Being a rare beautiful, warmish winter day, I kicked the kids outside after lunch. There was no wind, so the snow was still clinging to some of the trees, though the sun had by then melted some of it off. The deal was that they had to be outside for a good amount of time, by my discretion, if they wanted to get some video game time. We need to take advantage of the good days in the winter around here.
Since I had a full bucket of kitchen cuttings I went out to dump that in the compost too. In the winter when the cuttings just freeze and sit on top it really shows how much food my family goes through.
I have two bins for compost. One was mostly full by the middle of November as it was already mostly full from the time before we moved to New Brunswick and then back in our whirlwind manner. The second is only about half full, which I will remedy by the end of winter. I can foresee building another one by spring. Besides the bins there are two cold piles for leaves, grass cuttings, straw, and the plants and weeds we pull from the garden. We have ¾ of an acre, so it all adds up quickly.
I decided to stay outside and give the crab apples a hair cut. I’ve found that if one of either Rebecca or I are out with the kids, they stay outside longer. It’s probably a “lead by example type of thing”, and when our two year old is out there, we are. The yard is fenced, but animals and creepers aren’t the only things that can happen to a two year old.
So now the crab apples are trimmed way back, I like the aggressive approach. I took the chain saw to them in a past winter as they were quite overgrown when we first bought the place. I can’t remember if it was last winter or the winter before. This time I was able to use just the loppers. I have no formal training in horticulture or arbor-whatever-the-fancy-name-is, but I’ve watched YouTube so I’m alright, right? I just know that I want fewer branches, and I want them lower down so we can reach them easier.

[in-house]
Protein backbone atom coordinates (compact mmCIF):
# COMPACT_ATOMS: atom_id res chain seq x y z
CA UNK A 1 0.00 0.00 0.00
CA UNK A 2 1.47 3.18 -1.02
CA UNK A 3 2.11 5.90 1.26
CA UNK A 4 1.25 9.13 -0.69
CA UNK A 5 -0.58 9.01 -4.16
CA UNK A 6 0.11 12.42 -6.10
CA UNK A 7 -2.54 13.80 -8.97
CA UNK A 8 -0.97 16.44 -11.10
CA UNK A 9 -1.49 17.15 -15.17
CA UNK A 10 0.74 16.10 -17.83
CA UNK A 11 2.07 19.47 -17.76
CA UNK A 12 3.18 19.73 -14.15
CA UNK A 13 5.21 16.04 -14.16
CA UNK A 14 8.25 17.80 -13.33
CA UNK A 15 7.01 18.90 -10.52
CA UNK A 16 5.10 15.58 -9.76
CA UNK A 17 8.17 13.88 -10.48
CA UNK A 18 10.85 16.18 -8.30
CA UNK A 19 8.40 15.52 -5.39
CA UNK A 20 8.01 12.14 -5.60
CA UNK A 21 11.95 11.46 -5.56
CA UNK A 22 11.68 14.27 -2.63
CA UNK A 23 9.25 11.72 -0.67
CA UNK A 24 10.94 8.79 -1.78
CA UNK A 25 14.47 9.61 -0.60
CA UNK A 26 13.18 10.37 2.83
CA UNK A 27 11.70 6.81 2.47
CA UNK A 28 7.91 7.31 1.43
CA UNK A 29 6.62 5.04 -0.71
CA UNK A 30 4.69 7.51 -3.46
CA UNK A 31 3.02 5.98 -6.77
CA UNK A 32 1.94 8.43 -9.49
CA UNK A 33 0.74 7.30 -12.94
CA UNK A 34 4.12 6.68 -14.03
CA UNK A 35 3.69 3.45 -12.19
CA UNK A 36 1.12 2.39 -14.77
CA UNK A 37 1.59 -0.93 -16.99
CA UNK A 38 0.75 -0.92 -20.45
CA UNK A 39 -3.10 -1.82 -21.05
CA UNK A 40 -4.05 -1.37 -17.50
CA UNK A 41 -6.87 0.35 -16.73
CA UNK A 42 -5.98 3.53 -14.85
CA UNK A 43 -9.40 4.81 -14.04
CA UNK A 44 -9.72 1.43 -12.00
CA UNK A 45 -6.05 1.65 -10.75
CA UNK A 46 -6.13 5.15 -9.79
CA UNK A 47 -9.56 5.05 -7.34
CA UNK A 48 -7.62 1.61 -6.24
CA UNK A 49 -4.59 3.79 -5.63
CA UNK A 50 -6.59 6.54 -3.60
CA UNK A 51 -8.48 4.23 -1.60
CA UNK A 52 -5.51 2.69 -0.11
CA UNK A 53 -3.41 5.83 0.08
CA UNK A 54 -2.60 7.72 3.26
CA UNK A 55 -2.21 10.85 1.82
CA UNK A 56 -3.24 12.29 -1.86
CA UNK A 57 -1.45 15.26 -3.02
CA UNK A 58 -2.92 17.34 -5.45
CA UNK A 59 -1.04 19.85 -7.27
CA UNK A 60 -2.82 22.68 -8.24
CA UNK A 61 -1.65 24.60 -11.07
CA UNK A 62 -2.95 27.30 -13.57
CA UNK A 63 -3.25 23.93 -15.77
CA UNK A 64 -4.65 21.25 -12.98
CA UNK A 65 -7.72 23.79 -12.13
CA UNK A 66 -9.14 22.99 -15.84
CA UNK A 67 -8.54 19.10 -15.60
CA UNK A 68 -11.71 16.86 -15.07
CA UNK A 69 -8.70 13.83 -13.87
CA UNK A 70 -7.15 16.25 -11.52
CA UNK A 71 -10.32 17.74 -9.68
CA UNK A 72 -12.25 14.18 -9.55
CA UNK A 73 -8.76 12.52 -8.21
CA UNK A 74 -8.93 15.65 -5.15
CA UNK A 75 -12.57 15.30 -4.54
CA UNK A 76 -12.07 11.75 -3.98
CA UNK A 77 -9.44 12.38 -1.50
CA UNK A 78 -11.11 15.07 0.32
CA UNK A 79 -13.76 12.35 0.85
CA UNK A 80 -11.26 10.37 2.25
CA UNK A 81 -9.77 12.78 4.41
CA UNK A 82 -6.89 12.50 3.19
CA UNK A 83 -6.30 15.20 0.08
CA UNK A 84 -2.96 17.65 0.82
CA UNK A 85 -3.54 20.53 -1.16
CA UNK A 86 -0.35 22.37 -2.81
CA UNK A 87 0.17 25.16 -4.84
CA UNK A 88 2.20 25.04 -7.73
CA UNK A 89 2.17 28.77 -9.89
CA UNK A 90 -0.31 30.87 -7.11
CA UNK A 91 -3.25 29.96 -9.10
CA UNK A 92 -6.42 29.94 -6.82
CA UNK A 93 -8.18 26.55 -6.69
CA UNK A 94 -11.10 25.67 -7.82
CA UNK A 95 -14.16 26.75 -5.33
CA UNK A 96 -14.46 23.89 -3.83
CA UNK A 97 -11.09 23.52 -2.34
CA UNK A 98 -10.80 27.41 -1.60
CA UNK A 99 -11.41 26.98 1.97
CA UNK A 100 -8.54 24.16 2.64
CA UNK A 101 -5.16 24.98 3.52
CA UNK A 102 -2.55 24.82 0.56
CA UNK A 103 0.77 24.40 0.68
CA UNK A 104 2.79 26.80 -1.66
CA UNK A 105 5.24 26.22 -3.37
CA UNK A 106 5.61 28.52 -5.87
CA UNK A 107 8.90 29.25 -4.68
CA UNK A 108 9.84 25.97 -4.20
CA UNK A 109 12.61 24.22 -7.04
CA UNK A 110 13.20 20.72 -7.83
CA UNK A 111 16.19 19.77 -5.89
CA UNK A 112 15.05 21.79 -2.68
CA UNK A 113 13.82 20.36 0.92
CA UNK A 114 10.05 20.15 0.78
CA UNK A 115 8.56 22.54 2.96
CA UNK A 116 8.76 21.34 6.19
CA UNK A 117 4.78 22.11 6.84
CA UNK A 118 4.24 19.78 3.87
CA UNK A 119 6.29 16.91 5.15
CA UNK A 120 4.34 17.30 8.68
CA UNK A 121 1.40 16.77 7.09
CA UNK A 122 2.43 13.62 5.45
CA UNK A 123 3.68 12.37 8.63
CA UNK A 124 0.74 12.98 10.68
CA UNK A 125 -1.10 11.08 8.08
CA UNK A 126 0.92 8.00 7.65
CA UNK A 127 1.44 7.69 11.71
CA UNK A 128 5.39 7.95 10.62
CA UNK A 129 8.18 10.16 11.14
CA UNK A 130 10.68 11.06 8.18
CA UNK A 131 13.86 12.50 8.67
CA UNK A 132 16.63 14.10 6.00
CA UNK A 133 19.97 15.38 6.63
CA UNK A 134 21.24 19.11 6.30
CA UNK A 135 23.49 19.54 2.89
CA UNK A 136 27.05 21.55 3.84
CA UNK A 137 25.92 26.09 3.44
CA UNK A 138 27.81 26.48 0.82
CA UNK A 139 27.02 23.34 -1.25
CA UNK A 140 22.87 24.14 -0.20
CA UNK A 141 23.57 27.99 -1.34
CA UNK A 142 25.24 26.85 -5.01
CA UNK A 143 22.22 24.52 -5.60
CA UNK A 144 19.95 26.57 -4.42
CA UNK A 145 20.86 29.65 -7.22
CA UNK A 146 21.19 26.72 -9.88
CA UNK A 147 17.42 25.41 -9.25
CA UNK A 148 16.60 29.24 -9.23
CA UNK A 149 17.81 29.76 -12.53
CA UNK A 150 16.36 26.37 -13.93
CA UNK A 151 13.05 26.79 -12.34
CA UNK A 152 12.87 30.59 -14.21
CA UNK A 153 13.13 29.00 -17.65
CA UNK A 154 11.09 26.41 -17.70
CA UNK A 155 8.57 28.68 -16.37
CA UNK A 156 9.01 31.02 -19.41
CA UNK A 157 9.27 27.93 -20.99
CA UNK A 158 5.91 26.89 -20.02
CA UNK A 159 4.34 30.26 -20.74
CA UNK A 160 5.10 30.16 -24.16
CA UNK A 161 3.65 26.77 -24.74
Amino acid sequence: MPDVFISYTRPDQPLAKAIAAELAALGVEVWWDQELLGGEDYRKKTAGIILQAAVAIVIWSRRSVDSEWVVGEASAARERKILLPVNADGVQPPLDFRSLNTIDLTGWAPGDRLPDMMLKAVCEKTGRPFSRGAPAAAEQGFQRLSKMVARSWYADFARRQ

The kids helped me by carrying away the cut pieces and putting them on our branch/stick pile. By the time I’m done with bringing down a bunch of dead and dying poplars this winter, I should have enough sticks and branches to build a dead hedge, something I’ve been wanting to do for years. I don’t like that the fence we inherited is mostly a six foot thing we can’t see through, which also blocks the sun from getting to part of the garden area for much of the morning in the summer. I might be able to start replacing it with a low dead hedge.
The reasons I do this sort of work in the winter is that the leaves are off the tree, so I can see the structure, there`s no sap to deal with, and I have more time to do it. In the spring there`s garden prep and planting. Summer has too much weeding, harvesting, and cutting grass, not to mention vacations and trips to the splash park. Autumn is all garden tear down and raking leaves.
The kids lasted a good forty-five minutes, which for them is good in the winter. We all trooped inside then, and Mathias insisted on playing Boggle. Rebecca and I have been playing it in the evenings, and he’s started being able to recognize words.
All in all I`d say it`s been a good day to this point. I predict lots of fights for the rest of the day. I`ve had it too good.